Perhaps the only thing Carter hadn’t found time for, of late, was an epic e-mail from Jeffrey Feltman, the State Department’s envoy to Syria—“It’s this long,” Carter said, spreading his hands wide as if he were taking measure of a prize fish. Carter, who has been outspoken in his support for more American engagement with the Syrian regime, and groups like Hamas and Hezbollah, which are on the State Department’s list of terrorist organizations, has a particular disdain for Feltman, who as Ambassador to Lebanon during the Bush Administration, consistently antagonized Syria. “For some ungodly reason, when Hillary decided to send some representative to Syria they picked out Feltman,” he said.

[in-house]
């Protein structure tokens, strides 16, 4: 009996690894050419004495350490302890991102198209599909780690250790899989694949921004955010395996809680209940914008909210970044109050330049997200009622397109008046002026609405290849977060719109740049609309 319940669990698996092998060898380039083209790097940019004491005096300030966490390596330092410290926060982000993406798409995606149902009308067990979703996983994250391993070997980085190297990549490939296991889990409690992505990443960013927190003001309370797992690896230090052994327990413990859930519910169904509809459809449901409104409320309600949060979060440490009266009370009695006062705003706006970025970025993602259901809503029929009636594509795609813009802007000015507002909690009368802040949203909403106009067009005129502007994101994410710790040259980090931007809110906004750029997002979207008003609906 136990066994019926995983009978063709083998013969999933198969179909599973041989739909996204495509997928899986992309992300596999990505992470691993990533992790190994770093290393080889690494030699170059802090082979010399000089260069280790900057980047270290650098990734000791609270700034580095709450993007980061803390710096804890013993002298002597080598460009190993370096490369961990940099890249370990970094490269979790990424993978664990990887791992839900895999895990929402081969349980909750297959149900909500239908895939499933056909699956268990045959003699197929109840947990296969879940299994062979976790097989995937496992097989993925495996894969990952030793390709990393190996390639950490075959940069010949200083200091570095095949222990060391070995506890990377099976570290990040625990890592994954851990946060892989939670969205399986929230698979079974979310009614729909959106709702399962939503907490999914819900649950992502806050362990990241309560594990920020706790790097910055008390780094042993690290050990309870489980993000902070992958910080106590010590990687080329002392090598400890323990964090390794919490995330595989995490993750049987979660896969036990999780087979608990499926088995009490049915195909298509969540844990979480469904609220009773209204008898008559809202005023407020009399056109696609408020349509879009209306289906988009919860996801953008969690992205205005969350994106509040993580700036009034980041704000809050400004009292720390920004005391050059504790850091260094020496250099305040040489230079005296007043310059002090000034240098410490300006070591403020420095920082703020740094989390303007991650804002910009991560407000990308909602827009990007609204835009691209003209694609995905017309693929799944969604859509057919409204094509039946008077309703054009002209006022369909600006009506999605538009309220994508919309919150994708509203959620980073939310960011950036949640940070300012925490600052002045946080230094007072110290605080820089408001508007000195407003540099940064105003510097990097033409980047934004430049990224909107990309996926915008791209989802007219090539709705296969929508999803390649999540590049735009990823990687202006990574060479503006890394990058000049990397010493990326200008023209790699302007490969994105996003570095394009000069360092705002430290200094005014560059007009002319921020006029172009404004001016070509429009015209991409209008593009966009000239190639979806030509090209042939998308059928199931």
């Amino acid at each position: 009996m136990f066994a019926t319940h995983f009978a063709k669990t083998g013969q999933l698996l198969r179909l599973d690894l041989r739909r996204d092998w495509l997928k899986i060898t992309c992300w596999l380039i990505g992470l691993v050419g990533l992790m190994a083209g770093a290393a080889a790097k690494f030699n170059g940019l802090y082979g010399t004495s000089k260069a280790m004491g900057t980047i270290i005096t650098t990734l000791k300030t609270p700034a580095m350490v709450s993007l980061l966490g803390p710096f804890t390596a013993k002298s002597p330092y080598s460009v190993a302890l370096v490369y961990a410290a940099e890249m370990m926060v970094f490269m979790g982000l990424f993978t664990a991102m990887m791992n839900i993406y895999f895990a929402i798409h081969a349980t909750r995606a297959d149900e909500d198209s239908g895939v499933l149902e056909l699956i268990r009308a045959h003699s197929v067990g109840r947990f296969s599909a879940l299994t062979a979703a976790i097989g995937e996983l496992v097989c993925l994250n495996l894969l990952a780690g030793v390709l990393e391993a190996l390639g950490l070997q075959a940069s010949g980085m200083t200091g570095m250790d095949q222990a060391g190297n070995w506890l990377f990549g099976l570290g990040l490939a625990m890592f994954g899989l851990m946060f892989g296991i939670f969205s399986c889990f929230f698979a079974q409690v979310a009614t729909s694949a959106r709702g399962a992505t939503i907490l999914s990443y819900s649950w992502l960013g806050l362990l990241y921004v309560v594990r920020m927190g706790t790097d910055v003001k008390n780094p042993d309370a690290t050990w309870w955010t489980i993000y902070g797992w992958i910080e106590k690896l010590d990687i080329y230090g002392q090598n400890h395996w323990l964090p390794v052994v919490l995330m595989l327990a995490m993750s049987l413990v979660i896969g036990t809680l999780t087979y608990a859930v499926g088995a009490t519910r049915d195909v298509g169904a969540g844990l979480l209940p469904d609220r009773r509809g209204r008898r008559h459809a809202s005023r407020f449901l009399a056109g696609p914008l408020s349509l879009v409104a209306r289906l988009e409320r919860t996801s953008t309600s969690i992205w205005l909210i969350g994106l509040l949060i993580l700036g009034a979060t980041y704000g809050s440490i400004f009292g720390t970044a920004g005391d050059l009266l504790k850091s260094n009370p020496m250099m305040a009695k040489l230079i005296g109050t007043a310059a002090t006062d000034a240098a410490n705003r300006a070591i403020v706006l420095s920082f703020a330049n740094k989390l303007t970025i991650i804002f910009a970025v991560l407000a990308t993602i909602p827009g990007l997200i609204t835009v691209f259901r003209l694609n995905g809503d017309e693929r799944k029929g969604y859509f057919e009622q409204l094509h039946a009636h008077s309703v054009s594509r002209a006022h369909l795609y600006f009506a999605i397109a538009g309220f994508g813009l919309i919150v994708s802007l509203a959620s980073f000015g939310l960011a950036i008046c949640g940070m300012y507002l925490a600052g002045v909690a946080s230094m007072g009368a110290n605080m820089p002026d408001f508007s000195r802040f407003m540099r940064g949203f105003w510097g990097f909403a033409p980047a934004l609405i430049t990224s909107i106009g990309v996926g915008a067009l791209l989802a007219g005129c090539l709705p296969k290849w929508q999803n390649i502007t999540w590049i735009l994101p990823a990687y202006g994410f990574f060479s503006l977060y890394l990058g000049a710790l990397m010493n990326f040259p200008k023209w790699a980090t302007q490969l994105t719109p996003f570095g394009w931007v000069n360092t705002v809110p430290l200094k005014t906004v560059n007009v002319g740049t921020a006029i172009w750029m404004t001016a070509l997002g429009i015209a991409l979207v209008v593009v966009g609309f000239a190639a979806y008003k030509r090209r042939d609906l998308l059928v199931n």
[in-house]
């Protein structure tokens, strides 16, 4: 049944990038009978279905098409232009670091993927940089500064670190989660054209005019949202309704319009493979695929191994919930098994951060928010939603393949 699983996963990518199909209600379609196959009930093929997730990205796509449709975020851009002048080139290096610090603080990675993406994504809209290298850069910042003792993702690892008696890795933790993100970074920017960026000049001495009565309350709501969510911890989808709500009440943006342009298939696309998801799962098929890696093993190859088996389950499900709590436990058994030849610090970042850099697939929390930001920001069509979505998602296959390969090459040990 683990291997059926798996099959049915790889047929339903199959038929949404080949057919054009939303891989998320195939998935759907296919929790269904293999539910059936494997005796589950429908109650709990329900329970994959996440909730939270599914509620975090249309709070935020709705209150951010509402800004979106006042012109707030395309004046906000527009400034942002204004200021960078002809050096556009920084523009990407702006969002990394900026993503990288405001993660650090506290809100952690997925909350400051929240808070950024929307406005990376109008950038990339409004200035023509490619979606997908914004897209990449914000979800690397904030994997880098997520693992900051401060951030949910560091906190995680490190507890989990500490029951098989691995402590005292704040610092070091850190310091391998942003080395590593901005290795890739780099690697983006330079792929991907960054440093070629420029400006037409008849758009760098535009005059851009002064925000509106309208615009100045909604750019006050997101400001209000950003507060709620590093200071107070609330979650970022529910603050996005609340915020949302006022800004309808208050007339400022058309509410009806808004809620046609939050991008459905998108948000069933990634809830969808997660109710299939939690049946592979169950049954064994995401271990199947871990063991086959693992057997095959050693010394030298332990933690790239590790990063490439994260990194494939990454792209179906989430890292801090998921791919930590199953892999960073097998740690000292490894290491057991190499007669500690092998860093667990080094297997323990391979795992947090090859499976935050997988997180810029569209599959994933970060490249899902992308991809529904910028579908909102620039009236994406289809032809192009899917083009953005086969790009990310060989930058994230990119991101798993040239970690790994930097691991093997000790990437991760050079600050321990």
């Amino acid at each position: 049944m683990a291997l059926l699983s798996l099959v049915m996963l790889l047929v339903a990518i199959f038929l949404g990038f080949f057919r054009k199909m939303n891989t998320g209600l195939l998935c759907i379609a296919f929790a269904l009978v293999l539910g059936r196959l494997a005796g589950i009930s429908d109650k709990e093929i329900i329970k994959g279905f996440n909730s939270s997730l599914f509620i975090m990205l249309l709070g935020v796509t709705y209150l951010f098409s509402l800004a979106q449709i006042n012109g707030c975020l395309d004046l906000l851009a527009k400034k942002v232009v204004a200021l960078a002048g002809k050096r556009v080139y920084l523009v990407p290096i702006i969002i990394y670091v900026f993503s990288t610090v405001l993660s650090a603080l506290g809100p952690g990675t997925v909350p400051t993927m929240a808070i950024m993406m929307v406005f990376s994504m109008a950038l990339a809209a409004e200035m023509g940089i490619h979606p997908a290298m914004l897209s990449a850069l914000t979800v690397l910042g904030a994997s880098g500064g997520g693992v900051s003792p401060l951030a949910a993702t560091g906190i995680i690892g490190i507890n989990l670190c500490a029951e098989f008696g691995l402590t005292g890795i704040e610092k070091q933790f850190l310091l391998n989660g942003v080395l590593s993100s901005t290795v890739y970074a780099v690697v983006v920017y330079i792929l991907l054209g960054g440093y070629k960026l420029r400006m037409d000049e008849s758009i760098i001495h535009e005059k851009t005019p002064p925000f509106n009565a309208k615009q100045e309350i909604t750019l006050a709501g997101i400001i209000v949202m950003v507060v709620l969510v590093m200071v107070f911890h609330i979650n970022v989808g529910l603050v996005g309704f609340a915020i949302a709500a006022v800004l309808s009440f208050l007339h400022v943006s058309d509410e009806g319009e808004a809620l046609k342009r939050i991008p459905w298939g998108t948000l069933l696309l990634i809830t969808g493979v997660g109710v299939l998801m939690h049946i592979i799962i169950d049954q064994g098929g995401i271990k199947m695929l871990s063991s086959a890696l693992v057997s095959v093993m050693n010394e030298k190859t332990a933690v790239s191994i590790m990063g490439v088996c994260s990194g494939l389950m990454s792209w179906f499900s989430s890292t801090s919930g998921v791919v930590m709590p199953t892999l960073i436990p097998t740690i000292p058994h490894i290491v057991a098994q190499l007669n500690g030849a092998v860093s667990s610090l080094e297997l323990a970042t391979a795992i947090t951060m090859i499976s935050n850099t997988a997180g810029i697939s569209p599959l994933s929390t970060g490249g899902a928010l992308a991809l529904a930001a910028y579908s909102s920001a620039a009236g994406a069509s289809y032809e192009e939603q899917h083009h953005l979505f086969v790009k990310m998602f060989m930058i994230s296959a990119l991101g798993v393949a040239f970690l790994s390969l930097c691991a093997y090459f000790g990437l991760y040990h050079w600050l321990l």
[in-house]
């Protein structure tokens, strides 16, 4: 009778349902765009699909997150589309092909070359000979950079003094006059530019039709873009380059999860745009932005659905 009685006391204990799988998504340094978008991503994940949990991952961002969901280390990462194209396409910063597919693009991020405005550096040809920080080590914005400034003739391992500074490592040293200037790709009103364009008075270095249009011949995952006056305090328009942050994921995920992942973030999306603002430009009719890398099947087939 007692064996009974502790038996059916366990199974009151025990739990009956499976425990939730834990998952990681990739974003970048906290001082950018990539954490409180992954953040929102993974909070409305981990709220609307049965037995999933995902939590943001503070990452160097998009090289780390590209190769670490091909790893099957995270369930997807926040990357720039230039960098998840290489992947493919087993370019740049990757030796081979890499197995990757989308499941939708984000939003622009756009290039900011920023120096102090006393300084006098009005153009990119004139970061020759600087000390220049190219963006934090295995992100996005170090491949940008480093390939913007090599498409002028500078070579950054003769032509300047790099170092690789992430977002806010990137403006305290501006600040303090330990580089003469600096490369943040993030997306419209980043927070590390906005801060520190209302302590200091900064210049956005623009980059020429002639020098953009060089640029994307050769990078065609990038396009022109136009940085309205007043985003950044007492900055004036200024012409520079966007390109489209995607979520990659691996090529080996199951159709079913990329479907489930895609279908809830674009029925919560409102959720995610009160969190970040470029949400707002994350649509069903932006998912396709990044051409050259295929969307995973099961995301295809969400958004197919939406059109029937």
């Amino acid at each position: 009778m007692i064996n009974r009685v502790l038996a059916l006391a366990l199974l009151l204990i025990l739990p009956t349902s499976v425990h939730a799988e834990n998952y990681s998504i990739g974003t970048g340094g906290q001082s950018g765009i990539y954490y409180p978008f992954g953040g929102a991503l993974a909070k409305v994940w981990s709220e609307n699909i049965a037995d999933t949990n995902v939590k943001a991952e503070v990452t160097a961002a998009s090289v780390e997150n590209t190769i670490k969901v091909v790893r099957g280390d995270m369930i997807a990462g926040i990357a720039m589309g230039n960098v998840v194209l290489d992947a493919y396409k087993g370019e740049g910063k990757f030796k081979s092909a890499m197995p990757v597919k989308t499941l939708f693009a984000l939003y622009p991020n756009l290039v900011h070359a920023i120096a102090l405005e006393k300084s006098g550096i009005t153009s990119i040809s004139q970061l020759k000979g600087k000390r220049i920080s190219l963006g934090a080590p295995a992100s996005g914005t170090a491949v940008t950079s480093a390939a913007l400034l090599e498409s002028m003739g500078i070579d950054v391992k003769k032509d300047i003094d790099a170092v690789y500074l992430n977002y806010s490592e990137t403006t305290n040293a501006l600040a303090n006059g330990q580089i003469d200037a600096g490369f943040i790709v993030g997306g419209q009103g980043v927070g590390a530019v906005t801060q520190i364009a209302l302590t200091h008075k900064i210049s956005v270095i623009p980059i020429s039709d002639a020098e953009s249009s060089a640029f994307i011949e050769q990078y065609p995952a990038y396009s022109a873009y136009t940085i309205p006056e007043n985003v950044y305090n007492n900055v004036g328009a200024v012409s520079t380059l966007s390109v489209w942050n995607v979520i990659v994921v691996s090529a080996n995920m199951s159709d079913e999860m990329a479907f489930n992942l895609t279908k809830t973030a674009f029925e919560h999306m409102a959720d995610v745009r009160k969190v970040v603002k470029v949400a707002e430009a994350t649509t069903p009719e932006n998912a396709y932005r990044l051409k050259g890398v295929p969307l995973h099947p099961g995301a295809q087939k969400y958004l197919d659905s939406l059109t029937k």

On the one hand, this story is kind of amusing, what with the former president getting a case of the red ass on account of our former ambassador to Lebanon, Jeffrey Feltman. But I have to confess, I used to feel sorry for the Bush Administration when it would try to present a unified face to the world on issues only for a former president -- who, while a great and wonderful man, is about as important in contemporary policy debates as Angelina Jolie -- to go running around drinking tea with Hamas and sending mixed signals. I always worried that external audiences didn't quite get the former president's contemporary irrelevance. And I have never understood the animosity the March 8th crowd feels for Feltman. He always gets painted as this neo-conservative stooge of the Bush Administration, but the one time I met him and had coffee, in late 2006, he struck me as a) one of the more knowledgable observers of Lebanon and Lebanese politics I had ever met and b) someone who, ideology aside, would ruthlessly pursue U.S. interests at the expense of all other considerations. Now, that's not the kind of guy I want working for Amnesty International, true, but that is the kind of guy I want serving as a U.S. ambassador. (Though I have heard -- but cannot confirm -- that Feltman speaks no Arabic. I am not sure how important this is.) And I still have sympathy for this new administration with Jimmy Carter running around presenting this alternate U.S. foreign policy to the region while folks in Washington and the region are dealing with some really tough issues. Former presidents have different obligations, I feel, than the rest of us, which is part of the reason I admire President Bush's decision to sit at home, read the Dallas Morning News over his coffee and not feel the need to criticize the new administration in the way his former vice president has.